Sprint's IDEN Finally Headed for Sign-off
Most iDEN handsets are built to withstand rougher treatment than your average cell phone, but the venerable network itself will finally bite the dust within the next few years.
As part of a plan to consolidate its networks using new equipment that can serve multiple radio bands and technologies, Sprint said Monday it expects to begin phasing out iDEN in 2013. In the meantime, Sprint will shift the PTT (push-to-talk) service for which the technology is famous to its CDMA (Code-Division Multiple Access) network.
Nextel Communications adopted Motorola's iDEN technology in 1996 to build a cellular service that became popular among business users and in blue-collar fields such as plumbing and construction. Its national network was pieced together from a few early regional carriers and Motorola spectrum licenses for two-way radios.
Nextel was popular because its phones were rugged and incorporated PTT, which could take the place of the walkie-talkie radios often used by workers in the field. Partly as a result of that business customer base, Nextel was envied for its high per-user revenue. It also used iDEN for its low-cost, prepaid Boost Mobile service. Sprint, which also served many business users, merged with Nextel in 2005.
The newly formed Sprint Nextel reassured subscribers that it would keep iDEN running until at least 2007. The network has already outlived that commitment by three years, even as its users have fled in large numbers. In the third quarter of this year, counting customers of its own brands, Sprint reported a net loss of 383,000 postpaid and 700,000 prepaid iDEN subscribers, ending with a total of 6.1 million postpaid and 4.5 million prepaid customers on the network. In the same period, Sprint's own-brand CDMA services gained subscribers. Nextel had more than 15 million subscribers when it merged with Sprint.
But the iDEN network is finally succumbing to the passage of time and advancements in technology. While Sprint and other U.S. carriers operate national networks that run at 500K bps (bits per second) or more, and are migrating to multimegabit "4G" systems, iDEN's data throughput averages 20K bps to 30K bps.
"iDEN is this really scrappy technology that allowed [Nextel] to turn little, worthless pieces of spectrum in a local area into a nationwide gold mine," said Nielsen Co. analyst Roger Entner.
As more former walkie-talkie users adopted the technology, it became a standard within certain trades, said NPD Group analyst Eddie Hold. Those in the trade expected to be able to use Nextel PTT, with its distinctive two-beep alert, to contact co-workers or subcontractors.
"It was the first social network. It was the professional social network," Hold said.
Another advantage was that PTT calls were free, Entner pointed out.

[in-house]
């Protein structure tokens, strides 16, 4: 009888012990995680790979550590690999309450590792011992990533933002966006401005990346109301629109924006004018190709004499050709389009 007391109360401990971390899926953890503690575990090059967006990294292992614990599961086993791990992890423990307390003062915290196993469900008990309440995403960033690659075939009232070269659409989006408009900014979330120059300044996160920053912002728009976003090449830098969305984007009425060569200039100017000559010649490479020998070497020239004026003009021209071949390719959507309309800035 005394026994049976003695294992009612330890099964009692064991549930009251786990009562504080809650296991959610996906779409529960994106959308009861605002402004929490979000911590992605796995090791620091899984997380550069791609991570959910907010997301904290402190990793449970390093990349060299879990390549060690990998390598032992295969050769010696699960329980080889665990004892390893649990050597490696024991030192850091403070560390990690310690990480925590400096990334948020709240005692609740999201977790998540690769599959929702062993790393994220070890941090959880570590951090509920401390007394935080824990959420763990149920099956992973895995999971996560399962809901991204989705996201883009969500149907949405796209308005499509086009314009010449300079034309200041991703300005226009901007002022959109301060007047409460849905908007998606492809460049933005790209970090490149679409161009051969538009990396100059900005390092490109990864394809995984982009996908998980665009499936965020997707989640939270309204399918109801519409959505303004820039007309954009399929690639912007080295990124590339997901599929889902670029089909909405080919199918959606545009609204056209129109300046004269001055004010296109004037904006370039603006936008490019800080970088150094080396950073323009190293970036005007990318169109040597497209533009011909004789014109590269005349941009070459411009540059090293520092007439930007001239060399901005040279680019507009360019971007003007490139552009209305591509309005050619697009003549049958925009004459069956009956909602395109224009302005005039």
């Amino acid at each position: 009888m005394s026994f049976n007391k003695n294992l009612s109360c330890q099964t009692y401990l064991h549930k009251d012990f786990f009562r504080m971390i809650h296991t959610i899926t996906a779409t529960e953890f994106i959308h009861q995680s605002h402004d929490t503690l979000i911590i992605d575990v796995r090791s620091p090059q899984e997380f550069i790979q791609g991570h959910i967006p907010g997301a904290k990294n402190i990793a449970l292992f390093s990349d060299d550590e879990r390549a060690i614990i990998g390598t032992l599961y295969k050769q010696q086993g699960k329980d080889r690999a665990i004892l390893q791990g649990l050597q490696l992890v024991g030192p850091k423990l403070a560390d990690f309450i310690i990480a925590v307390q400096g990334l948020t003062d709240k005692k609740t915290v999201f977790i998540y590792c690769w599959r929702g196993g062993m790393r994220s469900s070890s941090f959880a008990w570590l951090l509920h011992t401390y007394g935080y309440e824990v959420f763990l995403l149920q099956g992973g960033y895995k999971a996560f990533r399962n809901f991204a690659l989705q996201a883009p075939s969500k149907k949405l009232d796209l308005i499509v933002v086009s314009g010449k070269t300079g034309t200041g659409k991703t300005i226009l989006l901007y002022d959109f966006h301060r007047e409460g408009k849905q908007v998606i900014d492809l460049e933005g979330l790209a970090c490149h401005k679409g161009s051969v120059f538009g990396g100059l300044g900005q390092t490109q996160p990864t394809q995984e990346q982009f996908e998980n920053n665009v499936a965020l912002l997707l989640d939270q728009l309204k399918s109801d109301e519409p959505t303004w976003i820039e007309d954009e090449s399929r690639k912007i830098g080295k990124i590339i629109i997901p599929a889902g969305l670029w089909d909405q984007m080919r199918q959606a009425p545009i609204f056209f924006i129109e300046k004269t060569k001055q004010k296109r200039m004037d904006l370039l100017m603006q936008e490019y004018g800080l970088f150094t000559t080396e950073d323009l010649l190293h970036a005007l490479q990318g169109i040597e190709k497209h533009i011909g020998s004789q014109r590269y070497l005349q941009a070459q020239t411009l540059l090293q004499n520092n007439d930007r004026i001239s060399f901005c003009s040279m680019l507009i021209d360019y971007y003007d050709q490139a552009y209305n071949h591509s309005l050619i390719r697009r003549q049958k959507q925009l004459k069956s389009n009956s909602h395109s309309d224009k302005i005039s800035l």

Seeing the loyal and lucrative customer base rallying around Nextel and Motorola, which were effectively the only purveyors of iDEN, other vendors and carriers developed their own PTT systems. Those alternatives have never been hugely successful, partly because of the value of that social network around iDEN, according to Hold.
"It was really hard for one person to say, 'I'm switching,'" Hold said. "Once you were in it, it was too painful to get out of it."
In addition, Nextel's PTT had a big edge in quality, at least while other carriers were still using 2G (second-generation) cellular networks, Hold said. That edge narrowed as rivals deployed 3G, but PTT from other carriers still didn't catch on, he added.
But with the advent of free in-network calling, the cost advantage of PTT also diminished, according to Nielsen's Entner. The even bigger threat to iDEN was the high-speed data capabilities that 3G offered. Entner recalled talking to iDEN's backers in 2002.
"I said, 'You guys will be fine until the day people want to have a lot of data.' And those days are here," Entner said.
Despite iDEN falling farther behind other networks in speed, Sprint had shown continued support for the system in recent years. In 2008, the company said it would keep investing in the network until at least 2012, and last year it introduced NextMail Locator, a feature for workers in the field that attaches GPS (Global Positioning System) coordinates to a voicemail message so co-workers can see where the user was at the time of the message. Motorola also continued to introduce iDEN handsets.
Now, Sprint plans to introduce a next-generation PTT service on CDMA next year, featuring sub-second call setup time and better data capabilities, and shift more PTT users to the 3G network over time. With its new, consolidated infrastructure, the carrier also plans to gradually repurpose Nextel frequencies in the 800MHz range -- a band that may provide better in-building coverage than Sprint's 1.9GHz spectrum -- to other services. Though the iDEN spectrum began as a hodgepodge of frequencies, it's now more coherent and easier to reuse because of a deal Nextel made with the U.S. government in 2005 to remove interference with public-safety networks, the carrier said.
Though discontinuing iDEN is an idea whose time has come, it will be an expensive project if Sprint wants to retain the remaining subscribers, analysts said. It may be even harder to bring along Boost customers than Nextel subscribers, according to Hold. The migration is likely to look like carriers' earlier strategies for phasing out analog networks, Entner said.
"If Sprint really wants them off, then they have to buy them a new phone," he said.